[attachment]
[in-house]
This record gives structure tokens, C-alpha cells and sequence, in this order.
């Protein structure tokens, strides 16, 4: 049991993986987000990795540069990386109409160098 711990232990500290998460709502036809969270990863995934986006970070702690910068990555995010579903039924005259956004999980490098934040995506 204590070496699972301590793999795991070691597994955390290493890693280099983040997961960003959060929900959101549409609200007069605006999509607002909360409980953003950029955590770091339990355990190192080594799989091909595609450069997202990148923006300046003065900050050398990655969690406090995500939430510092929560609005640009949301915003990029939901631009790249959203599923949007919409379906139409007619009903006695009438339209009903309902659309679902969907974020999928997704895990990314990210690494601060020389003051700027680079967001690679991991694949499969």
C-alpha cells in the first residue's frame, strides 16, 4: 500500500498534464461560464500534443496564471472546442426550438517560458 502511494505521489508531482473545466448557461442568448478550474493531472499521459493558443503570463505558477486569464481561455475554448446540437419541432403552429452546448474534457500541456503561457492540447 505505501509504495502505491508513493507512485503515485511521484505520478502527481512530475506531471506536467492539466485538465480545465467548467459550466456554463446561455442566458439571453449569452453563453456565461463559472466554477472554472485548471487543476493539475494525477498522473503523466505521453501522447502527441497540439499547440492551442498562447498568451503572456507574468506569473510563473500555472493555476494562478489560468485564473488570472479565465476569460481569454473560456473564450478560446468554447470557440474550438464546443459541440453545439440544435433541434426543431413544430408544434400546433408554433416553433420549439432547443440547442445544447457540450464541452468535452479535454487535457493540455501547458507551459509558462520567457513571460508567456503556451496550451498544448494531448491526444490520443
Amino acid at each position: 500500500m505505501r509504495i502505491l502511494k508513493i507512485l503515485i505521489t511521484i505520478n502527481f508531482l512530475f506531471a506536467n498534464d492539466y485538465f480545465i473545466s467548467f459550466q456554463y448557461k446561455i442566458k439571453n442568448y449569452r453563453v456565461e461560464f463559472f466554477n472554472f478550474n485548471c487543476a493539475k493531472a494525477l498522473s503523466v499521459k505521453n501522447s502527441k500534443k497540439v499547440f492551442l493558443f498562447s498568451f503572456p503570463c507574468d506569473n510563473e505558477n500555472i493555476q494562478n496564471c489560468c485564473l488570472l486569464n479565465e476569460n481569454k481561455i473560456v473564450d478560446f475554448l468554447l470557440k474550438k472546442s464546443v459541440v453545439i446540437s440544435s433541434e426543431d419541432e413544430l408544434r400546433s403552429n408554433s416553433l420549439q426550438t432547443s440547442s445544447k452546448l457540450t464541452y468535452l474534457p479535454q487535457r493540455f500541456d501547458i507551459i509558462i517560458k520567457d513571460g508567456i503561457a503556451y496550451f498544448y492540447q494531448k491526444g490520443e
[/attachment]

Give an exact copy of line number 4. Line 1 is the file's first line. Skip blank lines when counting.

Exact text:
C-alpha cells in the first residue's frame, strides 16, 4: 500500500498534464461560464500534443496564471472546442426550438517560458 502511494505521489508531482473545466448557461442568448478550474493531472499521459493558443503570463505558477486569464481561455475554448446540437419541432403552429452546448474534457500541456503561457492540447 505505501509504495502505491508513493507512485503515485511521484505520478502527481512530475506531471506536467492539466485538465480545465467548467459550466456554463446561455442566458439571453449569452453563453456565461463559472466554477472554472485548471487543476493539475494525477498522473503523466505521453501522447502527441497540439499547440492551442498562447498568451503572456507574468506569473510563473500555472493555476494562478489560468485564473488570472479565465476569460481569454473560456473564450478560446468554447470557440474550438464546443459541440453545439440544435433541434426543431413544430408544434400546433408554433416553433420549439432547443440547442445544447457540450464541452468535452479535454487535457493540455501547458507551459509558462520567457513571460508567456503556451496550451498544448494531448491526444490520443